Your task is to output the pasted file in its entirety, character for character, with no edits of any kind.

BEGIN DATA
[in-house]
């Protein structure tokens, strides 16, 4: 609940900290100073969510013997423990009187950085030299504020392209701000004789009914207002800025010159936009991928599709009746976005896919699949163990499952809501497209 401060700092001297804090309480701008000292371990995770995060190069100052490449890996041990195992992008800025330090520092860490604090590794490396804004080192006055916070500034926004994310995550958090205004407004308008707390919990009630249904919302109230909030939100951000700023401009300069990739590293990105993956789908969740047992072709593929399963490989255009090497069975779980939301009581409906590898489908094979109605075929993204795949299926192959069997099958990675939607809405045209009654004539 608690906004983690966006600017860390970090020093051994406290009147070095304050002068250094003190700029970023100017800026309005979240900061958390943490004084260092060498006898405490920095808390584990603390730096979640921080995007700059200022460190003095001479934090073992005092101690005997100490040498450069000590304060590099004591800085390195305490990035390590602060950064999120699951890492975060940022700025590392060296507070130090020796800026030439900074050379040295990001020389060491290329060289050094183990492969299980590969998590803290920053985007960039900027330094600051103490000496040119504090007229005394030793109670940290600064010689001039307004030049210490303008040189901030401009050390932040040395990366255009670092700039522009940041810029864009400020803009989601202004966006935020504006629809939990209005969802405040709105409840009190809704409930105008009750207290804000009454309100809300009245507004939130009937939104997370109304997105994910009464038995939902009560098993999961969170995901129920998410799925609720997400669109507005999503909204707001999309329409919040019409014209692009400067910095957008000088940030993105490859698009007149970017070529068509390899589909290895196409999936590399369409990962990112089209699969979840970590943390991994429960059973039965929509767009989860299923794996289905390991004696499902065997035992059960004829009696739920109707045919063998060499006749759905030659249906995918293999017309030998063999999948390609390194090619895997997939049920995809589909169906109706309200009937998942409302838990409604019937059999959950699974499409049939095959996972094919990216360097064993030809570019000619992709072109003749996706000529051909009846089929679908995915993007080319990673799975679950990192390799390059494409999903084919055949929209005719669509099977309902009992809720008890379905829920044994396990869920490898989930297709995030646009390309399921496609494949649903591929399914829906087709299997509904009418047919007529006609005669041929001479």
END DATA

[in-house]
């Protein structure tokens, strides 16, 4: 609940900290100073969510013997423990009187950085030299504020392209701000004789009914207002800025010159936009991928599709009746976005896919699949163990499952809501497209 401060700092001297804090309480701008000292371990995770995060190069100052490449890996041990195992992008800025330090520092860490604090590794490396804004080192006055916070500034926004994310995550958090205004407004308008707390919990009630249904919302109230909030939100951000700023401009300069990739590293990105993956789908969740047992072709593929399963490989255009090497069975779980939301009581409906590898489908094979109605075929993204795949299926192959069997099958990675939607809405045209009654004539 608690906004983690966006600017860390970090020093051994406290009147070095304050002068250094003190700029970023100017800026309005979240900061958390943490004084260092060498006898405490920095808390584990603390730096979640921080995007700059200022460190003095001479934090073992005092101690005997100490040498450069000590304060590099004591800085390195305490990035390590602060950064999120699951890492975060940022700025590392060296507070130090020796800026030439900074050379040295990001020389060491290329060289050094183990492969299980590969998590803290920053985007960039900027330094600051103490000496040119504090007229005394030793109670940290600064010689001039307004030049210490303008040189901030401009050390932040040395990366255009670092700039522009940041810029864009400020803009989601202004966006935020504006629809939990209005969802405040709105409840009190809704409930105008009750207290804000009454309100809300009245507004939130009937939104997370109304997105994910009464038995939902009560098993999961969170995901129920998410799925609720997400669109507005999503909204707001999309329409919040019409014209692009400067910095957008000088940030993105490859698009007149970017070529068509390899589909290895196409999936590399369409990962990112089209699969979840970590943390991994429960059973039965929509767009989860299923794996289905390991004696499902065997035992059960004829009696739920109707045919063998060499006749759905030659249906995918293999017309030998063999999948390609390194090619895997997939049920995809589909169906109706309200009937998942409302838990409604019937059999959950699974499409049939095959996972094919990216360097064993030809570019000619992709072109003749996706000529051909009846089929679908995915993007080319990673799975679950990192390799390059494409999903084919055949929209005719669509099977309902009992809720008890379905829920044994396990869920490898989930297709995030646009390309399921496609494949649903591929399914829906087709299997509904009418047919007529006609005669041929001479």